Q: I have just become the president of a medium-sized condominium association. Although we are in pretty good shape, I would welcome your advice and ideas on some of the things I should be looking for as I proceed with my presidential duties.
A: I don't know whether to congratulate you or give you condolences on your assuming the presidency of your condominium association.
The job takes long hours, has many responsibilities, and you will suffer the abuse of some of the unit owners on any policy decision that is made. And, as you know, you don't get any pay for taking on these responsibilities.
The very first thing I would do as president of a condominium association is to sit down with the management company. Spend a couple of hours going through all of their procedures, ranging from collection of condominium fees to handling of building maintenance to personnel and, if your condominium has some staff assistance, employment matters.
I also would review your condominium documents very carefully. Discuss the declaration, the bylaws and the house rules (if any) with the former president of the condominium association, as well as with the attorney for your association.
The bylaws and the rules and regulations may have been adequate when the condominium was first established. But as the years go by, you will find that changes may be necessary. Some of these changes can be incorporated into the rules and regulations, and you will not have to go through the difficult -- if not impossible -- task of amending the bylaws.
You may want to buy a copy of Robert's Rules of Order, to determine how meetings are to be conducted. There are professional parliamentarians who will be happy to spend some time (for a nominal fee) giving you guidance on conducting the board of directors meetings as well as the annual meeting of the association. Conducting meetings is an art, and you must have complete confidence so as to be able to control the meeting -- while at the same time permitting the membership an opportunity to fully discuss all of their concerns and problems.
It is also suggested that you review all existing contracts. Some of these may be outdated, and by comparative shopping, you may be able to save your association a lot of money.
You also should review the insurance coverage with the insurance company that carries the master policy for the association. Make sure that you understand the extent of coverage (or lack thereof) for all possible insurable claims. For example, if a fire occurs in one unit and spreads across the common element hallway into another unit, is there coverage for both units and, if so, what is the deductible under the terms of your policy?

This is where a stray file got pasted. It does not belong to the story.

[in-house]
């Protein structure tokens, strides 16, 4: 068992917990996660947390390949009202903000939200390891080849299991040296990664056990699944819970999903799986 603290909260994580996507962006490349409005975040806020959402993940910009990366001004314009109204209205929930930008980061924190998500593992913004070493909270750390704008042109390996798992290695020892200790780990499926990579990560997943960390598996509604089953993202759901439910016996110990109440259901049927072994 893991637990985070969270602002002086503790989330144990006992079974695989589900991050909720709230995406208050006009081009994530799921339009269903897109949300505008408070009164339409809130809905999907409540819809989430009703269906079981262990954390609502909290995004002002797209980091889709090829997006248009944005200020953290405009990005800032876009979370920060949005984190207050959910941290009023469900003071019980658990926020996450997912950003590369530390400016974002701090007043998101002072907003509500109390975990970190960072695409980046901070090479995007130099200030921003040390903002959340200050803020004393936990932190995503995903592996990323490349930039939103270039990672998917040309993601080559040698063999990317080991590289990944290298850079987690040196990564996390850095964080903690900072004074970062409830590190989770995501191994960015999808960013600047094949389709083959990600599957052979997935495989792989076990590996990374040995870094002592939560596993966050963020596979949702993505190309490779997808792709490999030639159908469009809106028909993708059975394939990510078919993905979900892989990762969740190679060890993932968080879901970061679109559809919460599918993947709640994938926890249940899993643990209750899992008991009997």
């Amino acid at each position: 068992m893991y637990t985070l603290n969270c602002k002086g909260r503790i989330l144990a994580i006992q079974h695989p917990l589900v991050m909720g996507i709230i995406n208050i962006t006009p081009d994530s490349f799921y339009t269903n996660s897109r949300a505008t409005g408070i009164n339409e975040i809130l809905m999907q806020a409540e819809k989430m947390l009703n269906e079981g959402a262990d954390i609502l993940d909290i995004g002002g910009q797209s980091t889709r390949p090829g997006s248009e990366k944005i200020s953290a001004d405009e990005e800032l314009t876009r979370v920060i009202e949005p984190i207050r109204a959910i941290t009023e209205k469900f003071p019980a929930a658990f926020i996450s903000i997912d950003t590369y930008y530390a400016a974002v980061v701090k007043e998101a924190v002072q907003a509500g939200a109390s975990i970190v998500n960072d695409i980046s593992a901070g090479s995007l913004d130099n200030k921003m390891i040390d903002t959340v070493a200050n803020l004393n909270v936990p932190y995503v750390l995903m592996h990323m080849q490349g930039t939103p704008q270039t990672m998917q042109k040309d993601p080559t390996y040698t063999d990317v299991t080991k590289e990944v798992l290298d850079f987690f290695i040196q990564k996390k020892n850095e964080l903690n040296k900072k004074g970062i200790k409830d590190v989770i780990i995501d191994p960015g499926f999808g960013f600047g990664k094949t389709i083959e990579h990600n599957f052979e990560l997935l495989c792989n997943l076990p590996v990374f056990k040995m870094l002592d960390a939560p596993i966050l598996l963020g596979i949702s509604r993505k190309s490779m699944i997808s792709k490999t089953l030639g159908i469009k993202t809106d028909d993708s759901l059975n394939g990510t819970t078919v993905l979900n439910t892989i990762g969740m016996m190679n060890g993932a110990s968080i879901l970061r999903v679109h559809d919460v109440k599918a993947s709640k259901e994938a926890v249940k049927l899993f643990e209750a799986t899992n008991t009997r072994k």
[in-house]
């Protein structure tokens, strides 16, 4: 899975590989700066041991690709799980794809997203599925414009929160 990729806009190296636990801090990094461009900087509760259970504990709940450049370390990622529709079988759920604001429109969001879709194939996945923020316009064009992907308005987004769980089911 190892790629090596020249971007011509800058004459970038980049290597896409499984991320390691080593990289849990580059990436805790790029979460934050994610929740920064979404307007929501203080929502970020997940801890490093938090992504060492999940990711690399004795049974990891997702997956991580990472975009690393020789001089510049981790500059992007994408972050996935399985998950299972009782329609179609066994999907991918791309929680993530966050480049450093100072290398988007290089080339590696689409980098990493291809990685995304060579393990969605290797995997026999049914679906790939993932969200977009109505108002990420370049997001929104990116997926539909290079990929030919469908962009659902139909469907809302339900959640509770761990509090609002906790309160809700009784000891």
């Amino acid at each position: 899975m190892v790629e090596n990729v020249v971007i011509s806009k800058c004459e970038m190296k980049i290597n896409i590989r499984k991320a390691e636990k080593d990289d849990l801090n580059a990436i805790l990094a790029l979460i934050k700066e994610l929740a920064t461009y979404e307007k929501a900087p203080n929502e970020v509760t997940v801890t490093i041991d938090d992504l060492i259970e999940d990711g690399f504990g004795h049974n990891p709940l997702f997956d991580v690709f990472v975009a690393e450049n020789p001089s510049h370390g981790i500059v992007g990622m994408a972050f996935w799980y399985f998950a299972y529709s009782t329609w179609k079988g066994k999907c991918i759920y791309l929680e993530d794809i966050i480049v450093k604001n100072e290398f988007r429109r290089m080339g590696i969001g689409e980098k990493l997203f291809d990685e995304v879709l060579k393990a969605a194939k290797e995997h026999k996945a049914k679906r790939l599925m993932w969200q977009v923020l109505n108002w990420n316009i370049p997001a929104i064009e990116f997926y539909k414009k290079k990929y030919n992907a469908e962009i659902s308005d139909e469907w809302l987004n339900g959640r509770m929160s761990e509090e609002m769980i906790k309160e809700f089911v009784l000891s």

From your point of view, make sure there is insurance for directors' and officers' liability. As a director and officer of the condominium association, you have a fiduciary responsibility to all of the unit owners. Invariably, lawsuits will be filed against one or more of these directors, and you should make sure that there is adequate coverage to protect yourself.
You also should determine whether the level of communication to the unit owners is adequate. Does your condominium association have a newsletter and, if so, how often does it come out? It is strongly recommended that every condominium association, regardless of size, have some form of communication to each of the unit owners at least three or four times a year. At the very least, summaries of the board meetings should be available to all unit owners.
What is the policy regarding board meetings? Are they open and accessible to all unit owners? Do you meet in a small apartment which does not permit more than a few board members to attend. Secrecy in condominium associations is perhaps one of the biggest problems that you will face as president of the condominium association. It is recommended that most of the board meetings be open, unless you are discussing individual hardship cases or personnel matters affecting the condominium staff.
There are a number of publications regarding condominium associations, and you should contact the Community Associations Institute in Arlington to get a list of their publications. If you are not a member of this worthwhile organization, you may want your association to join so you may participate in their various conferences and seminars.